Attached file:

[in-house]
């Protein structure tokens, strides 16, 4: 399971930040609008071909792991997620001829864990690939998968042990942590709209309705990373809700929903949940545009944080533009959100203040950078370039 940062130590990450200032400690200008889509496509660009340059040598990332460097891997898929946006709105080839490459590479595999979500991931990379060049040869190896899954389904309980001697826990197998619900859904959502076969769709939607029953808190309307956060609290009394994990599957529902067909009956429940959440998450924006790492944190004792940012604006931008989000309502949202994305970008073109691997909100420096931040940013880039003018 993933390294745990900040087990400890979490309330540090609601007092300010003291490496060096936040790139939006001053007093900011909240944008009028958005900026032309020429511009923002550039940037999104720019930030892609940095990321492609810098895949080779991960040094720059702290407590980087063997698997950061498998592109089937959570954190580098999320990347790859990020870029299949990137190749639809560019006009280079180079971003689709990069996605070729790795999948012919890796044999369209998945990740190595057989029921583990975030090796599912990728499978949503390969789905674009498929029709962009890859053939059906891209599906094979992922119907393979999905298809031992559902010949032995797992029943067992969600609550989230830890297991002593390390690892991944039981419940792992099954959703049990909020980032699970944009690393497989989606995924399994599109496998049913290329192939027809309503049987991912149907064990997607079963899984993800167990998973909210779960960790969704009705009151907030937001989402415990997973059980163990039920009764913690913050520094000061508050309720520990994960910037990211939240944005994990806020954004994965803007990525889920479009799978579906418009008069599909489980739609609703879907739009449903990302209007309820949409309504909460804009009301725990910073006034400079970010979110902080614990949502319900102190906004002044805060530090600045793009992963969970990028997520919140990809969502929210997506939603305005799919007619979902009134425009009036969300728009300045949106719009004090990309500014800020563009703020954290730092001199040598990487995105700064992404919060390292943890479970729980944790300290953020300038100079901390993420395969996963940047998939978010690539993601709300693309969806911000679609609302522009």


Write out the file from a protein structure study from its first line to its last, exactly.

[in-house]
């Protein structure tokens, strides 16, 4: 399971930040609008071909792991997620001829864990690939998968042990942590709209309705990373809700929903949940545009944080533009959100203040950078370039 940062130590990450200032400690200008889509496509660009340059040598990332460097891997898929946006709105080839490459590479595999979500991931990379060049040869190896899954389904309980001697826990197998619900859904959502076969769709939607029953808190309307956060609290009394994990599957529902067909009956429940959440998450924006790492944190004792940012604006931008989000309502949202994305970008073109691997909100420096931040940013880039003018 993933390294745990900040087990400890979490309330540090609601007092300010003291490496060096936040790139939006001053007093900011909240944008009028958005900026032309020429511009923002550039940037999104720019930030892609940095990321492609810098895949080779991960040094720059702290407590980087063997698997950061498998592109089937959570954190580098999320990347790859990020870029299949990137190749639809560019006009280079180079971003689709990069996605070729790795999948012919890796044999369209998945990740190595057989029921583990975030090796599912990728499978949503390969789905674009498929029709962009890859053939059906891209599906094979992922119907393979999905298809031992559902010949032995797992029943067992969600609550989230830890297991002593390390690892991944039981419940792992099954959703049990909020980032699970944009690393497989989606995924399994599109496998049913290329192939027809309503049987991912149907064990997607079963899984993800167990998973909210779960960790969704009705009151907030937001989402415990997973059980163990039920009764913690913050520094000061508050309720520990994960910037990211939240944005994990806020954004994965803007990525889920479009799978579906418009008069599909489980739609609703879907739009449903990302209007309820949409309504909460804009009301725990910073006034400079970010979110902080614990949502319900102190906004002044805060530090600045793009992963969970990028997520919140990809969502929210997506939603305005799919007619979902009134425009009036969300728009300045949106719009004090990309500014800020563009703020954290730092001199040598990487995105700064992404919060390292943890479970729980944790300290953020300038100079901390993420395969996963940047998939978010690539993601709300693309969806911000679609609302522009």